In the calibration mode, correlated photons are directed by a rotating mirror into the middle optics, and then, are spectrally separated by two monochromators, before finally reaching avalanche photodiodes. This approach is especially useful as a reference or benchmark in space. In the observation mode, solar radiation passes an entrance aperture and propagates along the same optical path before it is received by analogue photodiodes.

Ground Segment

Presently, no ground segment has been identified in the CRSB project. The CSRB project plans for ground system fault detection through the LIBRA experimental observatory.

References  

1) Cooke, Roger, et al. “Value of information for Climate Observing Systems.” Environment Systems and Decisions, vol. 34, no. 1, 23 July 2013, pp. 98–109, URL: https://link.springer.com/article/10.1007/s10669-013-9451-8

2) World Meteorological Organization, (WMO). 2015, pp. 165–209, Status of the Global Observing System for Climate, URL: https://library.wmo.int/viewer/54812

3) Zhang, Peng, et al. “Development of the Chinese space-based Radiometric Benchmark Mission libra.” Remote Sensing, vol. 12, no. 14, 8 May 2020, p. 2179, URL: https://www.mdpi.com/2072-4292/12/14/2179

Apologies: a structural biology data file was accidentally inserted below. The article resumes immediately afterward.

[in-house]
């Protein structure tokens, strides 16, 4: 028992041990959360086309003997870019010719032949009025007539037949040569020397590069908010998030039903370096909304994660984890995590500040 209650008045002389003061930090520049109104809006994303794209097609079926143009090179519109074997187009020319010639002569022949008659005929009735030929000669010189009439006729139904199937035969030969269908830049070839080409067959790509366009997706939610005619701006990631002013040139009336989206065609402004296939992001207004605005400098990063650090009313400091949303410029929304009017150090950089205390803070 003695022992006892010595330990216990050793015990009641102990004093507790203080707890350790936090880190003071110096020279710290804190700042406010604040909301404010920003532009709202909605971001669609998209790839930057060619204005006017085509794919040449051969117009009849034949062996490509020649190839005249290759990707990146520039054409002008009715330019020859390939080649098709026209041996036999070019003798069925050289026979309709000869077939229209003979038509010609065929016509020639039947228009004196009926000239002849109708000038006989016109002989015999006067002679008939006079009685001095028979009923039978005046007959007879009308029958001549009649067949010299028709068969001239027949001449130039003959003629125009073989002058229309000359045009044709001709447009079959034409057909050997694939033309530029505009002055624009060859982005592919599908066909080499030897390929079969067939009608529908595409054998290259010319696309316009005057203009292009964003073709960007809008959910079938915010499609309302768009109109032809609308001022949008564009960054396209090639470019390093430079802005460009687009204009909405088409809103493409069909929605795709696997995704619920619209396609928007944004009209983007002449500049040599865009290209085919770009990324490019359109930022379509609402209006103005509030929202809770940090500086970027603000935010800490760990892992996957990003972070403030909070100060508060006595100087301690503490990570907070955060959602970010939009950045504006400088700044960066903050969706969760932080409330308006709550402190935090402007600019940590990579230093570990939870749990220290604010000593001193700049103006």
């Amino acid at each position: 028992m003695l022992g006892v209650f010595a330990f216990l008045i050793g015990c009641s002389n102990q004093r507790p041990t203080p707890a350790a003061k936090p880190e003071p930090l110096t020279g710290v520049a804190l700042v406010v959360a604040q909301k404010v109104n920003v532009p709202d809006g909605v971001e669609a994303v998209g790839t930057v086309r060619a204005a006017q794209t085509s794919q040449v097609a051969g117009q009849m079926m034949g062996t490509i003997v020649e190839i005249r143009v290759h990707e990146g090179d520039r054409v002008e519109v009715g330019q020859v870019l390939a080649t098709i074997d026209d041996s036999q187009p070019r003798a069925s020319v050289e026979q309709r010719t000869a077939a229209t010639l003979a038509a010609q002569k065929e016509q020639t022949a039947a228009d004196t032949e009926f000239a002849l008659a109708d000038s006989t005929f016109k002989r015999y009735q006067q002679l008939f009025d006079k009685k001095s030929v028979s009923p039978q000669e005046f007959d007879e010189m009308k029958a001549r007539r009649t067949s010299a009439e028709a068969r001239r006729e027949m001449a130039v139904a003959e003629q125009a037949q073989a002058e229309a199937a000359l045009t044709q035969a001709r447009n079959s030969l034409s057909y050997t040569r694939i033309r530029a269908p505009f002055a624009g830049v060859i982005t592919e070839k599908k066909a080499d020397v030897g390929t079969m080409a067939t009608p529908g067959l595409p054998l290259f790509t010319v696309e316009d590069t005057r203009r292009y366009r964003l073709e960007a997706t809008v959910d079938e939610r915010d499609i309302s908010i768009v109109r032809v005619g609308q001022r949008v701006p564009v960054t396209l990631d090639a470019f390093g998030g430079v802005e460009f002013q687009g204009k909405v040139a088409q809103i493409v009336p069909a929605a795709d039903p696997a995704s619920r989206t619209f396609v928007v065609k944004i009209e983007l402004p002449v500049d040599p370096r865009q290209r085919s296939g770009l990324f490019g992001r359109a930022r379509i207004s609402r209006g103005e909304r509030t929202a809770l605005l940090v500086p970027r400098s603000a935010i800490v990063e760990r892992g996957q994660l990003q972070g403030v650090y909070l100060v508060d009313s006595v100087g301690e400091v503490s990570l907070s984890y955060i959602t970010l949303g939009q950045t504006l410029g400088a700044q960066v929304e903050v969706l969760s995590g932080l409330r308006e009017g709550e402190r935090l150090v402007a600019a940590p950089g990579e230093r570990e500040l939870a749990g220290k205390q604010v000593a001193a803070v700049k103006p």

4) Xingfa, Gu, and Tong Xudong. “Overview of china earth observation satellite programs [space agencies].” IEEE Geoscience and Remote Sensing Magazine, vol. 3, no. 3, 30 Sept. 2015, pp. 113–129, URL: https://ieeexplore.ieee.org/abstract/document/7284779 

5) Zhang, Peng. WGCV-51 Progress on Chinese Space-Based Radiometric Benchmark Project, 3 Oct. 2022, URL: https://ceos.org/document_management/Working_Groups/WGCV/Meetings/WGCV-51/Presentation/3.5_Zhang_WGCV-51_Chinses%20SITSAT_v1.pdf 

6) LU, Naimeng, et al. “Introduction of the radiometric benchmark satellite being developed in China for Remote Sensing.” National Remote Sensing Bulletin, vol. 24, no. 6, 7 June 2020, pp. 672–680, URL: https://www.ygxb.ac.cn/en/article/doi/10.11834/jrs.20200011/